Lapwings tumbling aerial display and unmistakeable ‘Pee- wit’ call have heralded the arrival of spring in Upper Nidderdale for generations.

Up until 40 years ago, these charismatic birds were to be found nesting on most farms throughout the country. Since then their population has fallen dramatically, and it is now listed as bird of conservation concern. Upper Nidderdale remains a vital haven for them due to undrained wet pastures and protection from predators.

They have a number of specific requirements for breeding successfully

  • Short, yet diverse grass structure
  • Damp unimproved pastures to probe for earthworms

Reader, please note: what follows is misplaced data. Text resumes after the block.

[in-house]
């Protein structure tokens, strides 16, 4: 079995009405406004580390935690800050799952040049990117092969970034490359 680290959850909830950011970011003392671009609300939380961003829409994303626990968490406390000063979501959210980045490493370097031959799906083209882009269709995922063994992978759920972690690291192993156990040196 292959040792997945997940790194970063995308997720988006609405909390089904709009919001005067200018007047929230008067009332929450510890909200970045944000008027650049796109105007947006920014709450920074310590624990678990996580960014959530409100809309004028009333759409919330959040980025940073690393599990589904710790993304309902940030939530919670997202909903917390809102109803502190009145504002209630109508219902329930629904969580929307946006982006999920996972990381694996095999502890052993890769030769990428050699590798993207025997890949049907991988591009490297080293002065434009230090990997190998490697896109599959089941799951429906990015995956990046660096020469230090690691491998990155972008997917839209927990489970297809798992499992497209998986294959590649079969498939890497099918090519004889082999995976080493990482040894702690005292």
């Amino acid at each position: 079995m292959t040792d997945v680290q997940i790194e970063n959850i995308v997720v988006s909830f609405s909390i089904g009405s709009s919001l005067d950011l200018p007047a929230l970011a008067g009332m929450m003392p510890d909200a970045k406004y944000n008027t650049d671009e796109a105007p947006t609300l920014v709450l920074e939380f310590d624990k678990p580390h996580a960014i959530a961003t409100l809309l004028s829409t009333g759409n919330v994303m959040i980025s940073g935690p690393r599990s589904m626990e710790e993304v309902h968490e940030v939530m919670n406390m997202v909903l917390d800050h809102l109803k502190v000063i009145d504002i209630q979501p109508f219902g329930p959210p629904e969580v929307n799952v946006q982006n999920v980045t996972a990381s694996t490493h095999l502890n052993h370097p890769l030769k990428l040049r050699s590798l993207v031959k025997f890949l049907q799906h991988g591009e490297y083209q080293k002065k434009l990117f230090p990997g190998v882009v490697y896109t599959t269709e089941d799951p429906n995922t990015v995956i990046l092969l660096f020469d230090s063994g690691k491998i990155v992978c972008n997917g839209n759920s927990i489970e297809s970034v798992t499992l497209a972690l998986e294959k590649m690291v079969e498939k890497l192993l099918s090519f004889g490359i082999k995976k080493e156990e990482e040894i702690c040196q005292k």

• Some taller tussocks for chicks to hide
  • Small wet pools for chick feeding
  • Protection from predators

A Lapwing in flightLapwing chicks are able to run around and feed for themselves within a day of hatching but they will be closely guarded by their mother who will lead them to the best feeding sites – these can be some distance away from the nesting site and she will brood them to keep them warm. The five week period between hatching and fledging is a particularly vulnerable stage for young chicks and many don’t make it. This is why is important to ensure that farmland provides all the requirements that adult birds and chicks and to give them the best chance of fledging and returning to the same fields to breed.